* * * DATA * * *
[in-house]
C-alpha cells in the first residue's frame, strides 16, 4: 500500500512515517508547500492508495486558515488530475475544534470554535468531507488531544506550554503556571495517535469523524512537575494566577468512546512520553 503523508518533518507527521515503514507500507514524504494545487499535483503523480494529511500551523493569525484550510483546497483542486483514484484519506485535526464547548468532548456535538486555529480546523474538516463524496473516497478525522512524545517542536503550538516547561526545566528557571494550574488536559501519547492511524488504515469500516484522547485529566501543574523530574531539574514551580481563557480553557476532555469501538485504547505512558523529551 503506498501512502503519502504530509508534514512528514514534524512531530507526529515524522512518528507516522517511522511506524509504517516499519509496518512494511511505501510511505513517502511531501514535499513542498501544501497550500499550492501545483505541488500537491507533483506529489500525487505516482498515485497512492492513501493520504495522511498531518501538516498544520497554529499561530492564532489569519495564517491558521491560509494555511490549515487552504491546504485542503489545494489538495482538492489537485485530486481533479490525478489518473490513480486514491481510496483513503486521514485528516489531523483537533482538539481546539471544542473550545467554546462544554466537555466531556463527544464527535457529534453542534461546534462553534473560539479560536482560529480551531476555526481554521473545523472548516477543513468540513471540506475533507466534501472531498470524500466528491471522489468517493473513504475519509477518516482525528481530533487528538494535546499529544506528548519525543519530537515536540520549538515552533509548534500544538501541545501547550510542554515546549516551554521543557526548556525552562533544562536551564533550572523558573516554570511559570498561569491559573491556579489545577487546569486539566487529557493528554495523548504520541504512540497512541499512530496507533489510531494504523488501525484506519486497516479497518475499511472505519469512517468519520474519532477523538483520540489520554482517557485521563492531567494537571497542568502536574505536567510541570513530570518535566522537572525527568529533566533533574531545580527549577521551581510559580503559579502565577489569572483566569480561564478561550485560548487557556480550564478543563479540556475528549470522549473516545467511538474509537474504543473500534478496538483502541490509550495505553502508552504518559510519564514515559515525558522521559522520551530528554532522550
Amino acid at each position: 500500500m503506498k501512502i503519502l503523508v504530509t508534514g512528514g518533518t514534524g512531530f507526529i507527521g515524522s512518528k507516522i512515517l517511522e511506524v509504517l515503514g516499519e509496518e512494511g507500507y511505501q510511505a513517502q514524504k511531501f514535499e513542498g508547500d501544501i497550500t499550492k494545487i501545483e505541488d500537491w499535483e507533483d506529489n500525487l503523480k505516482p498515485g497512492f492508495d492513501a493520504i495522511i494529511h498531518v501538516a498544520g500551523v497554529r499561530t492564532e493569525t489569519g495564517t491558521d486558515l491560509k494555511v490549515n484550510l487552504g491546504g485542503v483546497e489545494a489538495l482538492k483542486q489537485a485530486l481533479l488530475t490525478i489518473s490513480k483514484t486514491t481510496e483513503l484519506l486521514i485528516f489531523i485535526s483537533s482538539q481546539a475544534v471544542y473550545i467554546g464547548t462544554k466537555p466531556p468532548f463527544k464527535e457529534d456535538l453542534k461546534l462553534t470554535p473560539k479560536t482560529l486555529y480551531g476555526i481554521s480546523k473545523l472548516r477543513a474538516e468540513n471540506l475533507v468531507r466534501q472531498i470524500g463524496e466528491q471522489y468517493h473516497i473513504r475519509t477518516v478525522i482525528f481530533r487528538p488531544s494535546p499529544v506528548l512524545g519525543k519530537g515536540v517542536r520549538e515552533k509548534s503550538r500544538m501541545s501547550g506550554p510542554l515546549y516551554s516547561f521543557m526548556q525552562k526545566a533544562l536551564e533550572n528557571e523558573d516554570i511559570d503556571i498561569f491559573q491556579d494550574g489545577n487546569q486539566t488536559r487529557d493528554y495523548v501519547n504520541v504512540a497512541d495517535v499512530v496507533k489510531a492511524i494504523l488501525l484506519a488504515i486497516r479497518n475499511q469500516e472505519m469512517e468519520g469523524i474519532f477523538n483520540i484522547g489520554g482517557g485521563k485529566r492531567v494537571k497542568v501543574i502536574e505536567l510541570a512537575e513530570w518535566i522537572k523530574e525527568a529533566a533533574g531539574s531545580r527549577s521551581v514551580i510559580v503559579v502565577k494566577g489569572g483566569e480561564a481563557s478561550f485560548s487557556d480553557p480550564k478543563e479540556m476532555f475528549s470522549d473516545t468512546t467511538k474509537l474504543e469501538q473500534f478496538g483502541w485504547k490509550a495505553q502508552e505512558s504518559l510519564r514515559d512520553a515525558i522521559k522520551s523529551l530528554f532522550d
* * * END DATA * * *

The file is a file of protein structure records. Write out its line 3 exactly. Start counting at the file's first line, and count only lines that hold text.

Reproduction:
Amino acid at each position: 500500500m503506498k501512502i503519502l503523508v504530509t508534514g512528514g518533518t514534524g512531530f507526529i507527521g515524522s512518528k507516522i512515517l517511522e511506524v509504517l515503514g516499519e509496518e512494511g507500507y511505501q510511505a513517502q514524504k511531501f514535499e513542498g508547500d501544501i497550500t499550492k494545487i501545483e505541488d500537491w499535483e507533483d506529489n500525487l503523480k505516482p498515485g497512492f492508495d492513501a493520504i495522511i494529511h498531518v501538516a498544520g500551523v497554529r499561530t492564532e493569525t489569519g495564517t491558521d486558515l491560509k494555511v490549515n484550510l487552504g491546504g485542503v483546497e489545494a489538495l482538492k483542486q489537485a485530486l481533479l488530475t490525478i489518473s490513480k483514484t486514491t481510496e483513503l484519506l486521514i485528516f489531523i485535526s483537533s482538539q481546539a475544534v471544542y473550545i467554546g464547548t462544554k466537555p466531556p468532548f463527544k464527535e457529534d456535538l453542534k461546534l462553534t470554535p473560539k479560536t482560529l486555529y480551531g476555526i481554521s480546523k473545523l472548516r477543513a474538516e468540513n471540506l475533507v468531507r466534501q472531498i470524500g463524496e466528491q471522489y468517493h473516497i473513504r475519509t477518516v478525522i482525528f481530533r487528538p488531544s494535546p499529544v506528548l512524545g519525543k519530537g515536540v517542536r520549538e515552533k509548534s503550538r500544538m501541545s501547550g506550554p510542554l515546549y516551554s516547561f521543557m526548556q525552562k526545566a533544562l536551564e533550572n528557571e523558573d516554570i511559570d503556571i498561569f491559573q491556579d494550574g489545577n487546569q486539566t488536559r487529557d493528554y495523548v501519547n504520541v504512540a497512541d495517535v499512530v496507533k489510531a492511524i494504523l488501525l484506519a488504515i486497516r479497518n475499511q469500516e472505519m469512517e468519520g469523524i474519532f477523538n483520540i484522547g489520554g482517557g485521563k485529566r492531567v494537571k497542568v501543574i502536574e505536567l510541570a512537575e513530570w518535566i522537572k523530574e525527568a529533566a533533574g531539574s531545580r527549577s521551581v514551580i510559580v503559579v502565577k494566577g489569572g483566569e480561564a481563557s478561550f485560548s487557556d480553557p480550564k478543563e479540556m476532555f475528549s470522549d473516545t468512546t467511538k474509537l474504543e469501538q473500534f478496538g483502541w485504547k490509550a495505553q502508552e505512558s504518559l510519564r514515559d512520553a515525558i522521559k522520551s523529551l530528554f532522550d